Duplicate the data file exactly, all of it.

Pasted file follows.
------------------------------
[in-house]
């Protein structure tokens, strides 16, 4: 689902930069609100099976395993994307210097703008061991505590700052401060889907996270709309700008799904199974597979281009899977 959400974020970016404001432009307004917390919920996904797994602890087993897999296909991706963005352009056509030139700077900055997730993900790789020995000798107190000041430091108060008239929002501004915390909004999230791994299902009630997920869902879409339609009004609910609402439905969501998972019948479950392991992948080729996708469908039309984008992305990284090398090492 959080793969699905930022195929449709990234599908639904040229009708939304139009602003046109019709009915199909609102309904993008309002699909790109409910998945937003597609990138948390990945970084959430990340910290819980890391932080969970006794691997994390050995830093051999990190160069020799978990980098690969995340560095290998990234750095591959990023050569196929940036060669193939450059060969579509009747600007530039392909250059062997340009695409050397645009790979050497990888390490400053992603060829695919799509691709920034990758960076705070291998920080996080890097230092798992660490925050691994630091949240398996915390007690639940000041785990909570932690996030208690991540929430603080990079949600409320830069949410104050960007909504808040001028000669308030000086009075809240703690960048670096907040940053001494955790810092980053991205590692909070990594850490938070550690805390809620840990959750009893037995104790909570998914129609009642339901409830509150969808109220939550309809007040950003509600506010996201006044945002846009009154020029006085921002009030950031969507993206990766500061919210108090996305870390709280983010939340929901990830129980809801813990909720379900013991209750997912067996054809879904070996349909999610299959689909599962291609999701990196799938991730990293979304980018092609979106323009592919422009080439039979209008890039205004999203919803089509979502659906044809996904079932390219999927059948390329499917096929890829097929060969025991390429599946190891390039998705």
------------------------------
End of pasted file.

[in-house]
């Protein structure tokens, strides 16, 4: 689902930069609100099976395993994307210097703008061991505590700052401060889907996270709309700008799904199974597979281009899977 959400974020970016404001432009307004917390919920996904797994602890087993897999296909991706963005352009056509030139700077900055997730993900790789020995000798107190000041430091108060008239929002501004915390909004999230791994299902009630997920869902879409339609009004609910609402439905969501998972019948479950392991992948080729996708469908039309984008992305990284090398090492 959080793969699905930022195929449709990234599908639904040229009708939304139009602003046109019709009915199909609102309904993008309002699909790109409910998945937003597609990138948390990945970084959430990340910290819980890391932080969970006794691997994390050995830093051999990190160069020799978990980098690969995340560095290998990234750095591959990023050569196929940036060669193939450059060969579509009747600007530039392909250059062997340009695409050397645009790979050497990888390490400053992603060829695919799509691709920034990758960076705070291998920080996080890097230092798992660490925050691994630091949240398996915390007690639940000041785990909570932690996030208690991540929430603080990079949600409320830069949410104050960007909504808040001028000669308030000086009075809240703690960048670096907040940053001494955790810092980053991205590692909070990594850490938070550690805390809620840990959750009893037995104790909570998914129609009642339901409830509150969808109220939550309809007040950003509600506010996201006044945002846009009154020029006085921002009030950031969507993206990766500061919210108090996305870390709280983010939340929901990830129980809801813990909720379900013991209750997912067996054809879904070996349909999610299959689909599962291609999701990196799938991730990293979304980018092609979106323009592919422009080439039979209008890039205004999203919803089509979502659906044809996904079932390219999927059948390329499917096929890829097929060969025991390429599946190891390039998705």